Employees who work more than forty hours per week are entitled to overtime pay at a rate of 1.5 times their regular rate of pay unless the employee is exempt under both the federal Fair Labor Standards Act and state law (e.g., New York Labor Law) from this overtime pay requirement.
Just paying an employee a salary does not make them exempt.
Just making an employee a supervisor does not make them exempt.
The costs of misclassifying an employee as exempt are high. In addition to the back-wages owed, federal and New York State law provide for 100% liquidated damages, interest and attorneys’ fees. The New York State statute of limitations is six years. If you did not record the employees’ actual hours worked, there will be a presumption that whatever hours the employee claims to have worked are accurate. And the more you paid an employee, the higher their overtime rate will be!
So, getting an employee’s exemption status correct is critical. Here’s what you need to consider:
What is the employee’s salary?
For the most common overtime exemptions, employees must be paid on a salary basis. This means the employee will receive the same salary each week regardless of the number of hours actually worked. Currently, the minimum salary an employee can receive in New York and be exempt is:
|Location||Minimum Weekly Salary||Minimum Annualized Salary|
|New York City||$1125.00||$58,500.00|
|Long Island & Westchester||$1050.00||$54,600.00|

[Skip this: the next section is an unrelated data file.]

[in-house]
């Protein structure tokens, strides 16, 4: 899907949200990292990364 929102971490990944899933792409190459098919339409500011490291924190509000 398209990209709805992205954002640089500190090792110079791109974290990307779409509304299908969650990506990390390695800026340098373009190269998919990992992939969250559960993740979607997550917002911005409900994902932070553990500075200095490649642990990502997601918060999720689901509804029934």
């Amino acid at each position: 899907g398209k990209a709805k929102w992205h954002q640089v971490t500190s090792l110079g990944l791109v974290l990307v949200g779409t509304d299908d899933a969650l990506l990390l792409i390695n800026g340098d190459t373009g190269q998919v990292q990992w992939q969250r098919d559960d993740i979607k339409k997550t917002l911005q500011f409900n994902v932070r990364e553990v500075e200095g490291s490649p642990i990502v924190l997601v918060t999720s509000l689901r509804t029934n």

|Remainder of State||$937.50||$48,750.00|
An employee being paid less than the amount stated above is entitled to overtime pay pursuant to New York State law.
What are the employee’s responsibilities?
Just because you pay an employee more than the minimum salary per year does not make them exempt from the overtime pay requirements. Their specific duties and responsibilities must also fit them into one of the overtime exemptions. Two of the most common exemptions are the “executive” and “administrative” exemptions.
To qualify for the executive exemption, the employee’s primary duty must be management, the employee must customarily and regularly direct the work of at least two or more other full-time employees or their equivalent, and the employee must have the authority to hire or fire other employees, or the employee’s suggestions and recommendations as to the hiring, firing, advancement, promotion or any other change of status of other employees must be given particular weight.
To qualify for the administrative exemption, the employee’s primary duty must be the performance of office or non-manual work directly related to the management or general business operations of the employer or the employer’s customers, and the employee’s primary duty must include the exercise of discretion and independent judgment with respect to matters of significance.
Exemptions also exist for certain learned or creative professionals, computer employees, outside sales workers, and others. More information is available from the Federal Department of Labor at https://www.dol.gov/agencies/whd/overtime. Keep in mind that an employee must meet the exemption requirements under both federal and state law.
Have you conducted an individualized inquiry?
Whether an employee is exempt or not requires an individualized inquiry concerning both the employee’s compensation and their job responsibilities. Unfortunately, it’s not nearly as black and white as employers would hope and there are many regulations, opinion letters and court decisions concerning how these exemptions should be evaluated. For any employee who a company treats as exempt, the employer should be able to identify the nature of the overtime exemption and articulate specific factors that support the classification. Speak with your Human Resources support teams and/or your Employment Counsel for more information.